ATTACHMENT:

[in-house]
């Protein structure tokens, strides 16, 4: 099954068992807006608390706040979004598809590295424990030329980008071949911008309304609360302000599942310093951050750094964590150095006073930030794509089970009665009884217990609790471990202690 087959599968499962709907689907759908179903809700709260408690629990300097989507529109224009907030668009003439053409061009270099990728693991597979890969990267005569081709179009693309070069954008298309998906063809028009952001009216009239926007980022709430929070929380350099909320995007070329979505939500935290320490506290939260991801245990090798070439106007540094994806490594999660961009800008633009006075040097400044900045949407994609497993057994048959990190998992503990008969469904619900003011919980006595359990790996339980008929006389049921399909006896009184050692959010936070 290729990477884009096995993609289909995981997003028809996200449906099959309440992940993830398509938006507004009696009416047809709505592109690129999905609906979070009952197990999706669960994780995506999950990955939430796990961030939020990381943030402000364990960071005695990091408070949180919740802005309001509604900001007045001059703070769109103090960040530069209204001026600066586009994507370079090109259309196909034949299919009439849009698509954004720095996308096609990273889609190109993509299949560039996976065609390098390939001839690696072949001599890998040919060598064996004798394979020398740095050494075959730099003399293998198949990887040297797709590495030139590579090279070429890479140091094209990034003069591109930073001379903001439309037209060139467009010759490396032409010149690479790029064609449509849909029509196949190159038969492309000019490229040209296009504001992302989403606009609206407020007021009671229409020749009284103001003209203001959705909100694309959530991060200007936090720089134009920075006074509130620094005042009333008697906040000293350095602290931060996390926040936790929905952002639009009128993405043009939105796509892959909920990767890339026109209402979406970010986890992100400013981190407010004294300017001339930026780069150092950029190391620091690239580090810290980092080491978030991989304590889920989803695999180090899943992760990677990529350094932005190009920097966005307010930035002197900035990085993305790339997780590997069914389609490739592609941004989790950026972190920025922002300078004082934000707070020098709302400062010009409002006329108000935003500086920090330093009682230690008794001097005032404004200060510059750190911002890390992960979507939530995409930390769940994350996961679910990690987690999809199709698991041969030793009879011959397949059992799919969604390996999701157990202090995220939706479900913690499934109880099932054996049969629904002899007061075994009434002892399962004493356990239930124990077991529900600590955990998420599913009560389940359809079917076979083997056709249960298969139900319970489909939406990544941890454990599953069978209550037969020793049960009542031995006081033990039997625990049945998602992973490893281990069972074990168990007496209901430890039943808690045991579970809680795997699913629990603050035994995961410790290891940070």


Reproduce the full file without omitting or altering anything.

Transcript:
[in-house]
């Protein structure tokens, strides 16, 4: 099954068992807006608390706040979004598809590295424990030329980008071949911008309304609360302000599942310093951050750094964590150095006073930030794509089970009665009884217990609790471990202690 087959599968499962709907689907759908179903809700709260408690629990300097989507529109224009907030668009003439053409061009270099990728693991597979890969990267005569081709179009693309070069954008298309998906063809028009952001009216009239926007980022709430929070929380350099909320995007070329979505939500935290320490506290939260991801245990090798070439106007540094994806490594999660961009800008633009006075040097400044900045949407994609497993057994048959990190998992503990008969469904619900003011919980006595359990790996339980008929006389049921399909006896009184050692959010936070 290729990477884009096995993609289909995981997003028809996200449906099959309440992940993830398509938006507004009696009416047809709505592109690129999905609906979070009952197990999706669960994780995506999950990955939430796990961030939020990381943030402000364990960071005695990091408070949180919740802005309001509604900001007045001059703070769109103090960040530069209204001026600066586009994507370079090109259309196909034949299919009439849009698509954004720095996308096609990273889609190109993509299949560039996976065609390098390939001839690696072949001599890998040919060598064996004798394979020398740095050494075959730099003399293998198949990887040297797709590495030139590579090279070429890479140091094209990034003069591109930073001379903001439309037209060139467009010759490396032409010149690479790029064609449509849909029509196949190159038969492309000019490229040209296009504001992302989403606009609206407020007021009671229409020749009284103001003209203001959705909100694309959530991060200007936090720089134009920075006074509130620094005042009333008697906040000293350095602290931060996390926040936790929905952002639009009128993405043009939105796509892959909920990767890339026109209402979406970010986890992100400013981190407010004294300017001339930026780069150092950029190391620091690239580090810290980092080491978030991989304590889920989803695999180090899943992760990677990529350094932005190009920097966005307010930035002197900035990085993305790339997780590997069914389609490739592609941004989790950026972190920025922002300078004082934000707070020098709302400062010009409002006329108000935003500086920090330093009682230690008794001097005032404004200060510059750190911002890390992960979507939530995409930390769940994350996961679910990690987690999809199709698991041969030793009879011959397949059992799919969604390996999701157990202090995220939706479900913690499934109880099932054996049969629904002899007061075994009434002892399962004493356990239930124990077991529900600590955990998420599913009560389940359809079917076979083997056709249960298969139900319970489909939406990544941890454990599953069978209550037969020793049960009542031995006081033990039997625990049945998602992973490893281990069972074990168990007496209901430890039943808690045991579970809680795997699913629990603050035994995961410790290891940070």